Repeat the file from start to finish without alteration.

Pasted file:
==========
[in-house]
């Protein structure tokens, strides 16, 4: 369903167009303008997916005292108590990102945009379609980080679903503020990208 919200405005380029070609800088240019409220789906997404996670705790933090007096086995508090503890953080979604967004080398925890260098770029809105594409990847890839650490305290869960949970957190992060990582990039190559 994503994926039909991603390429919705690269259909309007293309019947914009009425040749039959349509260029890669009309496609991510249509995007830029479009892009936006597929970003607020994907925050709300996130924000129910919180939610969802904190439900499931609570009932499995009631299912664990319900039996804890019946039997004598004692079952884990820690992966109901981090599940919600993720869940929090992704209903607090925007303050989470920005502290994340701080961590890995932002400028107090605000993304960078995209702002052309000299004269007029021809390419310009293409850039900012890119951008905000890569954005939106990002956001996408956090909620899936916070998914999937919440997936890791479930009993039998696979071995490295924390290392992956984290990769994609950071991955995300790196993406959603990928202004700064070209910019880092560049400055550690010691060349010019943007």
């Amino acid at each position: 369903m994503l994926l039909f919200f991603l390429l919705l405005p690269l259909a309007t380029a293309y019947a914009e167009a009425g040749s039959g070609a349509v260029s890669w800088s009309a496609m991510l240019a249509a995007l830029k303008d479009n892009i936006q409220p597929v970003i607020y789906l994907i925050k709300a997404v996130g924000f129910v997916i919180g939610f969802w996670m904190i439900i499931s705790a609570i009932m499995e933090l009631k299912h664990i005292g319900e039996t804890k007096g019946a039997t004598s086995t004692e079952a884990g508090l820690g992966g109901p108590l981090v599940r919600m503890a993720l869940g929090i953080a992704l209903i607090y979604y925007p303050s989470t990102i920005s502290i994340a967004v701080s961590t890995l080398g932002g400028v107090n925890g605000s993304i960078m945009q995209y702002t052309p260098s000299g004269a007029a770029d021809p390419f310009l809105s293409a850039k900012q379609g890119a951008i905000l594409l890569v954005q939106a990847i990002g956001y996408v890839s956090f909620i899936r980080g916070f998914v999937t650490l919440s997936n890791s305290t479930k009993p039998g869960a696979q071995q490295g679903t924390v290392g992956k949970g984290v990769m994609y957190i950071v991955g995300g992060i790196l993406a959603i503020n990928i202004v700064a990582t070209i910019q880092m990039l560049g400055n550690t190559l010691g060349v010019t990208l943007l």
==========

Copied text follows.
[in-house]
């Protein structure tokens, strides 16, 4: 369903167009303008997916005292108590990102945009379609980080679903503020990208 919200405005380029070609800088240019409220789906997404996670705790933090007096086995508090503890953080979604967004080398925890260098770029809105594409990847890839650490305290869960949970957190992060990582990039190559 994503994926039909991603390429919705690269259909309007293309019947914009009425040749039959349509260029890669009309496609991510249509995007830029479009892009936006597929970003607020994907925050709300996130924000129910919180939610969802904190439900499931609570009932499995009631299912664990319900039996804890019946039997004598004692079952884990820690992966109901981090599940919600993720869940929090992704209903607090925007303050989470920005502290994340701080961590890995932002400028107090605000993304960078995209702002052309000299004269007029021809390419310009293409850039900012890119951008905000890569954005939106990002956001996408956090909620899936916070998914999937919440997936890791479930009993039998696979071995490295924390290392992956984290990769994609950071991955995300790196993406959603990928202004700064070209910019880092560049400055550690010691060349010019943007």
């Amino acid at each position: 369903m994503l994926l039909f919200f991603l390429l919705l405005p690269l259909a309007t380029a293309y019947a914009e167009a009425g040749s039959g070609a349509v260029s890669w800088s009309a496609m991510l240019a249509a995007l830029k303008d479009n892009i936006q409220p597929v970003i607020y789906l994907i925050k709300a997404v996130g924000f129910v997916i919180g939610f969802w996670m904190i439900i499931s705790a609570i009932m499995e933090l009631k299912h664990i005292g319900e039996t804890k007096g019946a039997t004598s086995t004692e079952a884990g508090l820690g992966g109901p108590l981090v599940r919600m503890a993720l869940g929090i953080a992704l209903i607090y979604y925007p303050s989470t990102i920005s502290i994340a967004v701080s961590t890995l080398g932002g400028v107090n925890g605000s993304i960078m945009q995209y702002t052309p260098s000299g004269a007029a770029d021809p390419f310009l809105s293409a850039k900012q379609g890119a951008i905000l594409l890569v954005q939106a990847i990002g956001y996408v890839s956090f909620i899936r980080g916070f998914v999937t650490l919440s997936n890791s305290t479930k009993p039998g869960a696979q071995q490295g679903t924390v290392g992956k949970g984290v990769m994609y957190i950071v991955g995300g992060i790196l993406a959603i503020n990928i202004v700064a990582t070209i910019q880092m990039l560049g400055n550690t190559l010691g060349v010019t990208l943007l």